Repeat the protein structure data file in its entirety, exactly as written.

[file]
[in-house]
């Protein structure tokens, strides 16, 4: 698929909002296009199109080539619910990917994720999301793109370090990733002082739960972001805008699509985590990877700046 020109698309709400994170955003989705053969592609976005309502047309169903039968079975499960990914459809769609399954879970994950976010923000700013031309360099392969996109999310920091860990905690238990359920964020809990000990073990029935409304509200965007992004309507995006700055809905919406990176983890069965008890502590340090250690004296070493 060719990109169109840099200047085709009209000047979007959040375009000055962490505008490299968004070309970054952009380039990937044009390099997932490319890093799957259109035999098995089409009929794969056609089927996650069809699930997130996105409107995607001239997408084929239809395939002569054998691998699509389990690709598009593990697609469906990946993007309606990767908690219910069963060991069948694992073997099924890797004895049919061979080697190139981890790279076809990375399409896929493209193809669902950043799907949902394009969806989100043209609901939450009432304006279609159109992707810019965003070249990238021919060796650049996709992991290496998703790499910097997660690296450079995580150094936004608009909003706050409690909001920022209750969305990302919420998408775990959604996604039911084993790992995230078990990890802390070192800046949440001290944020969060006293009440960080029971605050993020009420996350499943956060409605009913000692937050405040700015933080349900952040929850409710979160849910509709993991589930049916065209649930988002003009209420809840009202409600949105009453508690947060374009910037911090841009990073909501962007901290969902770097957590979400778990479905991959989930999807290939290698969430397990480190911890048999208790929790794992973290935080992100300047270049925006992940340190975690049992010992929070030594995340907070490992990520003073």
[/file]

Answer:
[in-house]
């Protein structure tokens, strides 16, 4: 698929909002296009199109080539619910990917994720999301793109370090990733002082739960972001805008699509985590990877700046 020109698309709400994170955003989705053969592609976005309502047309169903039968079975499960990914459809769609399954879970994950976010923000700013031309360099392969996109999310920091860990905690238990359920964020809990000990073990029935409304509200965007992004309507995006700055809905919406990176983890069965008890502590340090250690004296070493 060719990109169109840099200047085709009209000047979007959040375009000055962490505008490299968004070309970054952009380039990937044009390099997932490319890093799957259109035999098995089409009929794969056609089927996650069809699930997130996105409107995607001239997408084929239809395939002569054998691998699509389990690709598009593990697609469906990946993007309606990767908690219910069963060991069948694992073997099924890797004895049919061979080697190139981890790279076809990375399409896929493209193809669902950043799907949902394009969806989100043209609901939450009432304006279609159109992707810019965003070249990238021919060796650049996709992991290496998703790499910097997660690296450079995580150094936004608009909003706050409690909001920022209750969305990302919420998408775990959604996604039911084993790992995230078990990890802390070192800046949440001290944020969060006293009440960080029971605050993020009420996350499943956060409605009913000692937050405040700015933080349900952040929850409710979160849910509709993991589930049916065209649930988002003009209420809840009202409600949105009453508690947060374009910037911090841009990073909501962007901290969902770097957590979400778990479905991959989930999807290939290698969430397990480190911890048999208790929790794992973290935080992100300047270049925006992940340190975690049992010992929070030594995340907070490992990520003073």